With the Mets off today, I re-read Rob Neyer's Big Book of Baseball Legends, a recommended collection of baseball mythbusting featuring an excellent foreword by Bill James. Rob investigated an anecdote from Dwight Gooden's book, Heat, and also looked at an excerpt from Mel Stottlemyre's book, Pride and Pinstripes. Here is former Mets pitching coach Stottlemyre on the handling of young Doc:
From the start we were careful not to overload Doc. We put him at the back end of the rotation, so that his first start would be in Houston, rather than New York, and we were careful to limit his innings.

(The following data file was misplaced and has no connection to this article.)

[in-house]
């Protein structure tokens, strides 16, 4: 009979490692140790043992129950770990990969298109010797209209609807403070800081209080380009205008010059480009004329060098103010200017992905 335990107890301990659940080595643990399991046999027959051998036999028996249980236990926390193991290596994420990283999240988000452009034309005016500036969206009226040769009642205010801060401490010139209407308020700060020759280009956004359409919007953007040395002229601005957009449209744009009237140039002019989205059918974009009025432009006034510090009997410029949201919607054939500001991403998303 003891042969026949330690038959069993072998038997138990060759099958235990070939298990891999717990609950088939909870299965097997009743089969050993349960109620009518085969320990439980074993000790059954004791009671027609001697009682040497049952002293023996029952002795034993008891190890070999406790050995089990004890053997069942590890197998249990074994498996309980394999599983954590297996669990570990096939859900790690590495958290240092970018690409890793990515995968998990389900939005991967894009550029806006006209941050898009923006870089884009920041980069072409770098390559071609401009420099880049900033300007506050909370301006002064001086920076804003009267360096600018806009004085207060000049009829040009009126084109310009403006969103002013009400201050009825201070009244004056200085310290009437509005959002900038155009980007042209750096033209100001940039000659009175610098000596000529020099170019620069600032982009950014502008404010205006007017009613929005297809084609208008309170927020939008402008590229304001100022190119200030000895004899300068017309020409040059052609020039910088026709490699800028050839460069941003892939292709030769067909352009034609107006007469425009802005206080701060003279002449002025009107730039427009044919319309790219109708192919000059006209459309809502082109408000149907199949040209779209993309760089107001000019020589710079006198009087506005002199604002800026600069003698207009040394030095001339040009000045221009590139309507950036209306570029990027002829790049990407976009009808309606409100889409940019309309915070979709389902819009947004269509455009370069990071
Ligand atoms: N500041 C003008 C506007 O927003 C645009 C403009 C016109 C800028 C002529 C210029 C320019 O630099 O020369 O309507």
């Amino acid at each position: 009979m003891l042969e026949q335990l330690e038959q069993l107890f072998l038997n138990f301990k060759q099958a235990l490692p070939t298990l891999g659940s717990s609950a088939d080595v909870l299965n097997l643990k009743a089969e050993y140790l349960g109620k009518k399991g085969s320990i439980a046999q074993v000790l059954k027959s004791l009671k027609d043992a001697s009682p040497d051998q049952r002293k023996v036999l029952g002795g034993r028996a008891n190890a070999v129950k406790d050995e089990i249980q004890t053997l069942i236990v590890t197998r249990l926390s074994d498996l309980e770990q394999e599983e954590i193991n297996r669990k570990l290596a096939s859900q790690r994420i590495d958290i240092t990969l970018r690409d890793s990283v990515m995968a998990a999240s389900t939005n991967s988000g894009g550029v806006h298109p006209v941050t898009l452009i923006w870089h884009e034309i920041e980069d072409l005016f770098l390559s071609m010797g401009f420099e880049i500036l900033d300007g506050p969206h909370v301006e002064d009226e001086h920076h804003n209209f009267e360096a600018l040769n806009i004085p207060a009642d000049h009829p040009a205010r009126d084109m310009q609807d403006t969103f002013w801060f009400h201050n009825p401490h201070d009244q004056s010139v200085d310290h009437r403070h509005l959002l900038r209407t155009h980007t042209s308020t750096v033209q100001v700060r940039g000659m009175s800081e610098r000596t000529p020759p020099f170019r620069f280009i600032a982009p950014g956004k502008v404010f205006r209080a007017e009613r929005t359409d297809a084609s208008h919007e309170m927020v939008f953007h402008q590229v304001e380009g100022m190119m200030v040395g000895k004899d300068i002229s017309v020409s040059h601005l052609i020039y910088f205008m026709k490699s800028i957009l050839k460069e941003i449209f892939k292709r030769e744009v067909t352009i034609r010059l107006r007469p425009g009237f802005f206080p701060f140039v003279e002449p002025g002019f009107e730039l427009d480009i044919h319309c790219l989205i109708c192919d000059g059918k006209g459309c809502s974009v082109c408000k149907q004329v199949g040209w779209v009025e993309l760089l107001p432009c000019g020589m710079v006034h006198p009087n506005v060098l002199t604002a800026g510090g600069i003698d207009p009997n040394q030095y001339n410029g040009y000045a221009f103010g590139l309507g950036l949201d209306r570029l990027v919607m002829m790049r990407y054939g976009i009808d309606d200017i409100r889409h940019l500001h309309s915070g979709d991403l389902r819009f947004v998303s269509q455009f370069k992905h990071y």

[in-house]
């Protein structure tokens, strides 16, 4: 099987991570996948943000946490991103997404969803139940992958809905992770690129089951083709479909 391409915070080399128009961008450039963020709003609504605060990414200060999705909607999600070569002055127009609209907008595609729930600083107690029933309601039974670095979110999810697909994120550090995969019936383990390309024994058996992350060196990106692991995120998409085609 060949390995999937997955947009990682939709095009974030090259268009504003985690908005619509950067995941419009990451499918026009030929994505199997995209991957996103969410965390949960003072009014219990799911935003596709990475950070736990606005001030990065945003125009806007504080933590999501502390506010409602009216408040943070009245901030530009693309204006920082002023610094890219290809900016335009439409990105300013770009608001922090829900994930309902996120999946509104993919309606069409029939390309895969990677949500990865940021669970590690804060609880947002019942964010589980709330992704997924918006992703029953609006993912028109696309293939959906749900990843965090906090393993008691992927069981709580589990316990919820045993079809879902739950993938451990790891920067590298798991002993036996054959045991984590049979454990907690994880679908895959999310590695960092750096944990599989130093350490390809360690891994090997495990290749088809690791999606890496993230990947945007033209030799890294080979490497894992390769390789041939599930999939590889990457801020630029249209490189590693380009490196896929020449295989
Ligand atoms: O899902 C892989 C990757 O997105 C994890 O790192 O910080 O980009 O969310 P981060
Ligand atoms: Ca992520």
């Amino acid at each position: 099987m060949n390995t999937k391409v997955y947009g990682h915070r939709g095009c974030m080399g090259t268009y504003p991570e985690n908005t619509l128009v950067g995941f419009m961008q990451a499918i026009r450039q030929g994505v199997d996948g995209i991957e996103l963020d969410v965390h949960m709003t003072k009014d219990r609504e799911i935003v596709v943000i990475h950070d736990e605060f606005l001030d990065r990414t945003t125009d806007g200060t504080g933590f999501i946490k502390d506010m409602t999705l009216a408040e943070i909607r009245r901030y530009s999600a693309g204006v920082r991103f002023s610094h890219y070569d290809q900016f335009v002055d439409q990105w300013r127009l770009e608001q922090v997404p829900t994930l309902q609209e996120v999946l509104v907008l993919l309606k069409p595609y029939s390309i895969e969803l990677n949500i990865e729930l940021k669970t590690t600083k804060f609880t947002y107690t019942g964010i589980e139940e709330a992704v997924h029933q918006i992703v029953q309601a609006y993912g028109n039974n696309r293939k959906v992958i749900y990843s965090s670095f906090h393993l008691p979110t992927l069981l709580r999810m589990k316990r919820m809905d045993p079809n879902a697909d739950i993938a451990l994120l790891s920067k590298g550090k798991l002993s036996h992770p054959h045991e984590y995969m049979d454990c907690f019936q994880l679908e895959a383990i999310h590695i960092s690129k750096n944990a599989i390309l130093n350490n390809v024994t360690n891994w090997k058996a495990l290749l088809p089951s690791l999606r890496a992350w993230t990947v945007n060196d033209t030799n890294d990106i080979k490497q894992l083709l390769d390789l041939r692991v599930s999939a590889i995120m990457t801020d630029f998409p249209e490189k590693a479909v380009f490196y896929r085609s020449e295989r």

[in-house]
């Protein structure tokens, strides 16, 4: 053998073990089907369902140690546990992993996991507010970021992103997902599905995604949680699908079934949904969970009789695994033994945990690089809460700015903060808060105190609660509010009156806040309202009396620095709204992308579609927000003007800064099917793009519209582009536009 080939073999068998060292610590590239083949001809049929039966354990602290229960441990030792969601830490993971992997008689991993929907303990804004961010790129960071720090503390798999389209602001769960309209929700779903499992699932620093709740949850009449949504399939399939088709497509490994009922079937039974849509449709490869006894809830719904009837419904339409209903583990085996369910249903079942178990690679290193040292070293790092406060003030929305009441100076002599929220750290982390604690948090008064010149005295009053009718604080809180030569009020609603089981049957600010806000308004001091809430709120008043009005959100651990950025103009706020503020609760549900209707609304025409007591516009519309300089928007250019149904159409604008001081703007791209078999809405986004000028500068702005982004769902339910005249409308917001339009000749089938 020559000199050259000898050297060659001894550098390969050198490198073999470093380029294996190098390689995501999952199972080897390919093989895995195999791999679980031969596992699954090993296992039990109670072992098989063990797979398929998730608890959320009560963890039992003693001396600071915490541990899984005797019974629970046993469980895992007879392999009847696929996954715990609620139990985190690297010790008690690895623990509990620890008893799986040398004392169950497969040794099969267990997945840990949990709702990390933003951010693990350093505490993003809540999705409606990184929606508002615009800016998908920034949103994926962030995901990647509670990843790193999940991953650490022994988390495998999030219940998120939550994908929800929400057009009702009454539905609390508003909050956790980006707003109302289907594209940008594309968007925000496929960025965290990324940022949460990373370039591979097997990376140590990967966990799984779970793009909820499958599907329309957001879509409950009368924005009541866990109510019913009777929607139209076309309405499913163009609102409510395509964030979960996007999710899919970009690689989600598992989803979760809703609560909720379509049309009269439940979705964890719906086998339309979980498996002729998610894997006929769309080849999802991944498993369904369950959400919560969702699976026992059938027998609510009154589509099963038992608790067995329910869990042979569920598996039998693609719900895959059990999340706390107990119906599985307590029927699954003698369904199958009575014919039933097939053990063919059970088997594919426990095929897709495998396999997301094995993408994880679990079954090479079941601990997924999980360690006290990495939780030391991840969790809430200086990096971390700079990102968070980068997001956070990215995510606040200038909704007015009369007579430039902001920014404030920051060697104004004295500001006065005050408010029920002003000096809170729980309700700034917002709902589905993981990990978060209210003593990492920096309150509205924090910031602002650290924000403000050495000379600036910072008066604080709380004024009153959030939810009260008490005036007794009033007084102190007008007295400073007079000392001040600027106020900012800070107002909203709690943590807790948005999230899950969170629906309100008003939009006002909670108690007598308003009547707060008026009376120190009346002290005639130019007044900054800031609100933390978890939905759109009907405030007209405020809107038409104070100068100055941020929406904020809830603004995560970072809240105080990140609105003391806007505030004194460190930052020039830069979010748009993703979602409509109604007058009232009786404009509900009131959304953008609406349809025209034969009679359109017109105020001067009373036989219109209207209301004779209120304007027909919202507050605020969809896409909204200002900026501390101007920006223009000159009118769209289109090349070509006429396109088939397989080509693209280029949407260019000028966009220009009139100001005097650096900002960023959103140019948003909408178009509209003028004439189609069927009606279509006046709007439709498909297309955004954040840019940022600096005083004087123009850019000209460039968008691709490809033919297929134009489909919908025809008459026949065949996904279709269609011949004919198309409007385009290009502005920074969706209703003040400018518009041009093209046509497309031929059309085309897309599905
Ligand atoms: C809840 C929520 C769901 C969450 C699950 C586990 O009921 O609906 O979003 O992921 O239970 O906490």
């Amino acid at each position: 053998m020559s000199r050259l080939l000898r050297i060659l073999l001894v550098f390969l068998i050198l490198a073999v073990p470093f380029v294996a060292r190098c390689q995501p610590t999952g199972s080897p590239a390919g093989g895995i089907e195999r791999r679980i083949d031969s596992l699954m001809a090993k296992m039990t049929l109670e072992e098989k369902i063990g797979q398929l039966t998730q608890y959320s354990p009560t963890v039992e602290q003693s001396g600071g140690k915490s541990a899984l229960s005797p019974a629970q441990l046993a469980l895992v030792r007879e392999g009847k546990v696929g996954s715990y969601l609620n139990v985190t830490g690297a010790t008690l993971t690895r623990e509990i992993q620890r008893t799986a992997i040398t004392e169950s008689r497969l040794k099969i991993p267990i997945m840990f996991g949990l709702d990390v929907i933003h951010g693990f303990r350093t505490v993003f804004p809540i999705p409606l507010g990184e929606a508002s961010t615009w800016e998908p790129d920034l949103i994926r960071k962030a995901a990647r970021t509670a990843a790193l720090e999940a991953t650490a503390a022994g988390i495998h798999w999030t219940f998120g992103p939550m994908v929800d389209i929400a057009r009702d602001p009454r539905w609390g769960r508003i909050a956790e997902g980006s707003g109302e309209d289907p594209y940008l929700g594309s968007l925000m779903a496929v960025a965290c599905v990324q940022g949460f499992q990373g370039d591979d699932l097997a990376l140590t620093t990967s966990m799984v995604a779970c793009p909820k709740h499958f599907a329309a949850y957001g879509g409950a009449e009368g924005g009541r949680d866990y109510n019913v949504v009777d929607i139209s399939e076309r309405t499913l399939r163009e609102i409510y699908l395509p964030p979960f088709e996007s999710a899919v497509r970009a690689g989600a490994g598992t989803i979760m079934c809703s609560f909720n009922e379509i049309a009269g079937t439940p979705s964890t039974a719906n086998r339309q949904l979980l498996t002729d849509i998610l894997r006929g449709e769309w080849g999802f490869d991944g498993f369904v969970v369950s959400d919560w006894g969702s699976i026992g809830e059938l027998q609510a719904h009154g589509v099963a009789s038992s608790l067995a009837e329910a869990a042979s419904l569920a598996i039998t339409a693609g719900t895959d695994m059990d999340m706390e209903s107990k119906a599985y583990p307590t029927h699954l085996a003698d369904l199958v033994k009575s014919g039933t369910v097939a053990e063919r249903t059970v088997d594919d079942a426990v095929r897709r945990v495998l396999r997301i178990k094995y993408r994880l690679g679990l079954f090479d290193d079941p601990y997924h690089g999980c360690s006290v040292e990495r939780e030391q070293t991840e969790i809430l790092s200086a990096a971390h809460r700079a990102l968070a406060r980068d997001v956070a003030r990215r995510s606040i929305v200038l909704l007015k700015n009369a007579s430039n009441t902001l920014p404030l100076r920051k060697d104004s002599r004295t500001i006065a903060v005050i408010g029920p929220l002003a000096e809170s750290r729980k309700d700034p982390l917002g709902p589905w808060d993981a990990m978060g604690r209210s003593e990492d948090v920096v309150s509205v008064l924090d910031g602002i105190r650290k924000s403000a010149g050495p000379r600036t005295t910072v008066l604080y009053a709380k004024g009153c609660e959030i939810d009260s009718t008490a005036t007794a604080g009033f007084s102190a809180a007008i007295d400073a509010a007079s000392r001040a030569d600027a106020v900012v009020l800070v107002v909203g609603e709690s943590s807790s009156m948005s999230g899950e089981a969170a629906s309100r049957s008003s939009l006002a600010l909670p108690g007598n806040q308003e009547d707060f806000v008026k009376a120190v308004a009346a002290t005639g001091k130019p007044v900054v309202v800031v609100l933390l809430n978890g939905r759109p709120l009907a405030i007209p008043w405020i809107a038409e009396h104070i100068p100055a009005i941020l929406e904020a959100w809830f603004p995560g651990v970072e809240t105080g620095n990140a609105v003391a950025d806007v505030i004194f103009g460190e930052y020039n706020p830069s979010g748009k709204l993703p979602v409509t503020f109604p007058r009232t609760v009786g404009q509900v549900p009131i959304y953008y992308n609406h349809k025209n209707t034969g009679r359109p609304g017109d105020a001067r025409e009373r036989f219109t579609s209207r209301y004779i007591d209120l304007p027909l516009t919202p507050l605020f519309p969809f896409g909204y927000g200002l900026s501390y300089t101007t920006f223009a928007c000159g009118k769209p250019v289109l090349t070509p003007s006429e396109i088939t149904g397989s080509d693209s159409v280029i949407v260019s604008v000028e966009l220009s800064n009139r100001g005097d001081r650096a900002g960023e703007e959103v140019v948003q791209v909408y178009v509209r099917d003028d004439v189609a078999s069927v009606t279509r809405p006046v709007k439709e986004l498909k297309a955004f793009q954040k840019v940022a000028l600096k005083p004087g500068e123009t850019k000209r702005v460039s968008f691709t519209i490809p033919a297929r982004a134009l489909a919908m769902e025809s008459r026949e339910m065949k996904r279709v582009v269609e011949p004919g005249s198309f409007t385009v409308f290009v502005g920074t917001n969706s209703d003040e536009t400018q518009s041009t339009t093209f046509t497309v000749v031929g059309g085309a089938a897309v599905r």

The Mets didn't really limit Gooden's innings though. He threw 764.1 pro innings before turning 21 years-old, including 276.2 in 1985 at age 20. Of course, Doc had (and continues to have) his share of off-the-field issues, which likely contributed to his on-field decline. It's not often that a player's first two seasons are also his best. Which is more to blame for Doc's decline: too many innings at a young age or off-the-field problems?